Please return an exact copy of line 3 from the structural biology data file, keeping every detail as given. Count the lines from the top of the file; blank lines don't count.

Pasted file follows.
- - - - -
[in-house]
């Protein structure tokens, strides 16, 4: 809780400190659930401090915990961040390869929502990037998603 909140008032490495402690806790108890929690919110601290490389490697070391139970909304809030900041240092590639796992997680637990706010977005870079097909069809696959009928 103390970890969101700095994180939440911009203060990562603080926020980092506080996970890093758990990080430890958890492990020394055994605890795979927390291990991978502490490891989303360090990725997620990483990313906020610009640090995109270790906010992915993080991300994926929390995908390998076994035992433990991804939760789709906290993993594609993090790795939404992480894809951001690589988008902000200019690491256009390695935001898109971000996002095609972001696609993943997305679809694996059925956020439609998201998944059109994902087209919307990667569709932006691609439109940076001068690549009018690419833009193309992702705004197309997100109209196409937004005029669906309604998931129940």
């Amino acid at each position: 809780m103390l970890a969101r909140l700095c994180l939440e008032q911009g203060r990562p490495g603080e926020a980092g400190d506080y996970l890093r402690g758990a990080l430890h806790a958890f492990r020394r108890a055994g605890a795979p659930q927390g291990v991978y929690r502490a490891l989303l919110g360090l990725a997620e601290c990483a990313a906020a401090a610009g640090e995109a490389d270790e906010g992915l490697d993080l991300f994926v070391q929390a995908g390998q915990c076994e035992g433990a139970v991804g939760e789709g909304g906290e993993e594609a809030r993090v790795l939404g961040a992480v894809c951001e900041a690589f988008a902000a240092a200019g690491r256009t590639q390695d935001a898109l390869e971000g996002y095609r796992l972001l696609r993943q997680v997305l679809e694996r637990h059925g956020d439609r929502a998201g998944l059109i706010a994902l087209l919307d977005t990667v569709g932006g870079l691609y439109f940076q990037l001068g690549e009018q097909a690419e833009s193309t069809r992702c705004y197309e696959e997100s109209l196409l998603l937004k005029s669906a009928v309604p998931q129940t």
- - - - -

């Amino acid at each position: 809780m103390l970890a969101r909140l700095c994180l939440e008032q911009g203060r990562p490495g603080e926020a980092g400190d506080y996970l890093r402690g758990a990080l430890h806790a958890f492990r020394r108890a055994g605890a795979p659930q927390g291990v991978y929690r502490a490891l989303l919110g360090l990725a997620e601290c990483a990313a906020a401090a610009g640090e995109a490389d270790e906010g992915l490697d993080l991300f994926v070391q929390a995908g390998q915990c076994e035992g433990a139970v991804g939760e789709g909304g906290e993993e594609a809030r993090v790795l939404g961040a992480v894809c951001e900041a690589f988008a902000a240092a200019g690491r256009t590639q390695d935001a898109l390869e971000g996002y095609r796992l972001l696609r993943q997680v997305l679809e694996r637990h059925g956020d439609r929502a998201g998944l059109i706010a994902l087209l919307d977005t990667v569709g932006g870079l691609y439109f940076q990037l001068g690549e009018q097909a690419e833009s193309t069809r992702c705004y197309e696959e997100s109209l196409l998603l937004k005029s669906a009928v309604p998931q129940t």